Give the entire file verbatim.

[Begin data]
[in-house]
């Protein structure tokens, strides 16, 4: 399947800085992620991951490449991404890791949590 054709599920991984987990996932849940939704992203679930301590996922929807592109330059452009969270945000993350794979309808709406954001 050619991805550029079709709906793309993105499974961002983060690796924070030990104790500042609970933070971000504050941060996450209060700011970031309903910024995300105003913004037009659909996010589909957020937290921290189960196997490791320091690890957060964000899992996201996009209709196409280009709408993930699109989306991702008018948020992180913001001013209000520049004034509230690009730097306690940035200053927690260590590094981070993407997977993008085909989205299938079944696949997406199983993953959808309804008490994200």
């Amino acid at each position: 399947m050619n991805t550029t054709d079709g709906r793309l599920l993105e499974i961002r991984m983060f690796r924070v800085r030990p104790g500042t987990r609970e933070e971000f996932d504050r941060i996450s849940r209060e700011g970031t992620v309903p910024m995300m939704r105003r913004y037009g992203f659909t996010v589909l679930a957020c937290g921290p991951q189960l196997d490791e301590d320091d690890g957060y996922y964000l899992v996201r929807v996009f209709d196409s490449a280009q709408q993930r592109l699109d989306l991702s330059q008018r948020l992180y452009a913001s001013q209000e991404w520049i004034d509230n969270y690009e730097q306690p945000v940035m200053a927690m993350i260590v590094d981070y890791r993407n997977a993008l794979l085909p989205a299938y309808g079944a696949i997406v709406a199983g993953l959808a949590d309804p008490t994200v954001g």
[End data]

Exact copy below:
[in-house]
């Protein structure tokens, strides 16, 4: 399947800085992620991951490449991404890791949590 054709599920991984987990996932849940939704992203679930301590996922929807592109330059452009969270945000993350794979309808709406954001 050619991805550029079709709906793309993105499974961002983060690796924070030990104790500042609970933070971000504050941060996450209060700011970031309903910024995300105003913004037009659909996010589909957020937290921290189960196997490791320091690890957060964000899992996201996009209709196409280009709408993930699109989306991702008018948020992180913001001013209000520049004034509230690009730097306690940035200053927690260590590094981070993407997977993008085909989205299938079944696949997406199983993953959808309804008490994200």
């Amino acid at each position: 399947m050619n991805t550029t054709d079709g709906r793309l599920l993105e499974i961002r991984m983060f690796r924070v800085r030990p104790g500042t987990r609970e933070e971000f996932d504050r941060i996450s849940r209060e700011g970031t992620v309903p910024m995300m939704r105003r913004y037009g992203f659909t996010v589909l679930a957020c937290g921290p991951q189960l196997d490791e301590d320091d690890g957060y996922y964000l899992v996201r929807v996009f209709d196409s490449a280009q709408q993930r592109l699109d989306l991702s330059q008018r948020l992180y452009a913001s001013q209000e991404w520049i004034d509230n969270y690009e730097q306690p945000v940035m200053a927690m993350i260590v590094d981070y890791r993407n997977a993008l794979l085909p989205a299938y309808g079944a696949i997406v709406a199983g993953l959808a949590d309804p008490t994200v954001g």